February 8, 2006
Strange New RespectBy Thomas Lifson
It is hard for us Westerners to understand the deep reverence so many overseas have for this man. He was, after all, human, not a god in the eyes of even his most devout believers. But his followers regard him as a special and different kind of human being, one whose life was a story of miracles and triumphs inexplicable in ordinary mortal terms, and a man who brought enlightenment and a vision of a perfect world to all of humanity.
Having created a comprehensive guide for all aspects of life for all time, his adherents venerate him with a passion that sometimes seems oddly fierce to those of us who are not believers. They feel a mixture of pity, anger, and contempt for those of us who have not yet understood the beauty, wisdom, and eternal truth of his message, and who dare to criticize his actions during his lifetime.
Sometimes, those of us who live in societies with a tradition of freedom of speech callously castigate his historic deeds and are tempted to regard him as brutal, cruel, and bloodthirsty toward his enemies. We note his history of aggression and his slaughter of those who dared oppose him during his lifetime.
Sometimes, a few such Westerners even dare to mock him. They cannot imagine the pain such outright insensitivity brings to those whose entire lives are organized around following his teachings. Where his doctrines have been codified into law, such behavior is punished very severely.
I refer, of course, to the late Kim il—Sung, known as the 'Great Leader' of North Korea during his lifetime, and now sometimes called the 'Eternal Leader.'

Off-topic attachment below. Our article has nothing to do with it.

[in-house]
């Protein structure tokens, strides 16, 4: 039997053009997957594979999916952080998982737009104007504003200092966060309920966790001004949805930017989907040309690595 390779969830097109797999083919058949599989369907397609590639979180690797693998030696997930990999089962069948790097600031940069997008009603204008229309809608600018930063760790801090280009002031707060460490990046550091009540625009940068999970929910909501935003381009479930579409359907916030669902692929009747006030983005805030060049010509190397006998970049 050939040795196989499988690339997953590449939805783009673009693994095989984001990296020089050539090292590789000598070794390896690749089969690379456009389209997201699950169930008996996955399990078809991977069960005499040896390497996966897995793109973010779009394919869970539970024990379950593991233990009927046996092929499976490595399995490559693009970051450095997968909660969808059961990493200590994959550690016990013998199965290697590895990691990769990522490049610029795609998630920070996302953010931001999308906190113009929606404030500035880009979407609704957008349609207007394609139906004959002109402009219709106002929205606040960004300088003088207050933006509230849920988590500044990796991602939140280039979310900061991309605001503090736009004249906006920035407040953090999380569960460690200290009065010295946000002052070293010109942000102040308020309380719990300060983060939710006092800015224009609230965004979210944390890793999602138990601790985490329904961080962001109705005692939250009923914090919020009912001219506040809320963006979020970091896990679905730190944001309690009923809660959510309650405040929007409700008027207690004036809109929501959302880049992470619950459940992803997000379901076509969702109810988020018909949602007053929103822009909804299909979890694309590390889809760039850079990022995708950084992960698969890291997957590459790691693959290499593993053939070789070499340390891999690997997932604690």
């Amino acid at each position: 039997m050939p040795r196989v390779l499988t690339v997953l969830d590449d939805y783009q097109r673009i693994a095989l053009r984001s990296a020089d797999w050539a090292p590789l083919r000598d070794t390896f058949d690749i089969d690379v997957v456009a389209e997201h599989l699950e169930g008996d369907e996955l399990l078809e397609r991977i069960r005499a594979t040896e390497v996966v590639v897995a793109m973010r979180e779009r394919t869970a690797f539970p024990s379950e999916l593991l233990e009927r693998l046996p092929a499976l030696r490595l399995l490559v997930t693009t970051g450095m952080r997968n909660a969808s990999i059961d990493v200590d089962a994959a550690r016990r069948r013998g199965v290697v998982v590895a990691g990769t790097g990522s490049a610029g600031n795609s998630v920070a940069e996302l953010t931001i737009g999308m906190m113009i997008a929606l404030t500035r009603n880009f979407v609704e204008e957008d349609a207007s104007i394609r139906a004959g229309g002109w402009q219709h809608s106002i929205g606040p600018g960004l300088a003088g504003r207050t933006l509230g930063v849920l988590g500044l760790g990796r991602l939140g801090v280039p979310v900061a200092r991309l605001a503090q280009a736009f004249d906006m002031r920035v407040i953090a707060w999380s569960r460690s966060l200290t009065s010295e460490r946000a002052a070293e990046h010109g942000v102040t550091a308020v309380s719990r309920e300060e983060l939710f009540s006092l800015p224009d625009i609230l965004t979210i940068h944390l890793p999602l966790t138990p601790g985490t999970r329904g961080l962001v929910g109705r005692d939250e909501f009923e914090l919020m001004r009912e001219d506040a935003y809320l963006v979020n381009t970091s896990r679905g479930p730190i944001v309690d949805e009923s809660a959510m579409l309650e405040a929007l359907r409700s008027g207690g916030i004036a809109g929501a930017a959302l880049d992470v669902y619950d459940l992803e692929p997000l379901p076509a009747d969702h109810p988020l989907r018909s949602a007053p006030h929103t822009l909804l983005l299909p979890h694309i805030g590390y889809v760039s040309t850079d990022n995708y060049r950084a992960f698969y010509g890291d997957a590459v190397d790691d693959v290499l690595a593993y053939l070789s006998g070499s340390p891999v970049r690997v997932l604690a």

Now that virtually the entire antique media have decided that we must respect the prohibition against representations of the image of Muhammad which some (but not all) Muslims demand, is it time to re—examine our behavior with regard to other leaders and historic figures held in deep awe and venerated by members of cultures very different than ours?
The new norm seems to be that although we have the Constitution and laws protecting free speech, in practice we need to be sensitive to the hurt we inflict on the deeply—held beliefs of others. Who are we to impose our parochial Euro—centric standards on other cultures and belief systems?
With the sole exceptions of the Philadelphia Inquirer, Riverside Press—Enterprise, and New York Sun, no significant American newspaper has dared to publish the 12 cartoons at the root of the protests, embassy burnings and deaths roiling the Islamic world. Despite intense public interest in this major story, Americans who do not view their news on the internet have almost no chance to actually see these key images. Such remarkable restraint is a rather new phenomenon in American journalism.
The new standard has been set and is already being observed with a remarkable degree of unanimity. None of the broadcast television network news have shown the cartoons, with the exception of ABC's Nightline*. CNN did televise them but obscured the images with dancing pixels. Fox News Channel has shied away, even when commentator Michelle Malkin brought along her own visual aid to the Hannity & Colmes broadcast on Tuesday, February 7.
Imposing current day politically correct standards on historic figures is all the rage these days, when the names of slaveholders Thomas Jefferson and George Washington are deemed unfit to grace the names of schools in some circles.
Perhaps it is time we re—evaluated Charlie Chaplin's famous movie The Great Dictator, which mercilessly and insensitively mocked Adolf Hitler. At the time of its theatrical release in 1940, millions of Germans worshipped Der Fuhrer with religious passion, and the United States enjoyed peaceful, if strained relations with Germany. The pain which many Nazis must have felt at seeing their beloved leader denigrated and made to look ridiculous must have been searing.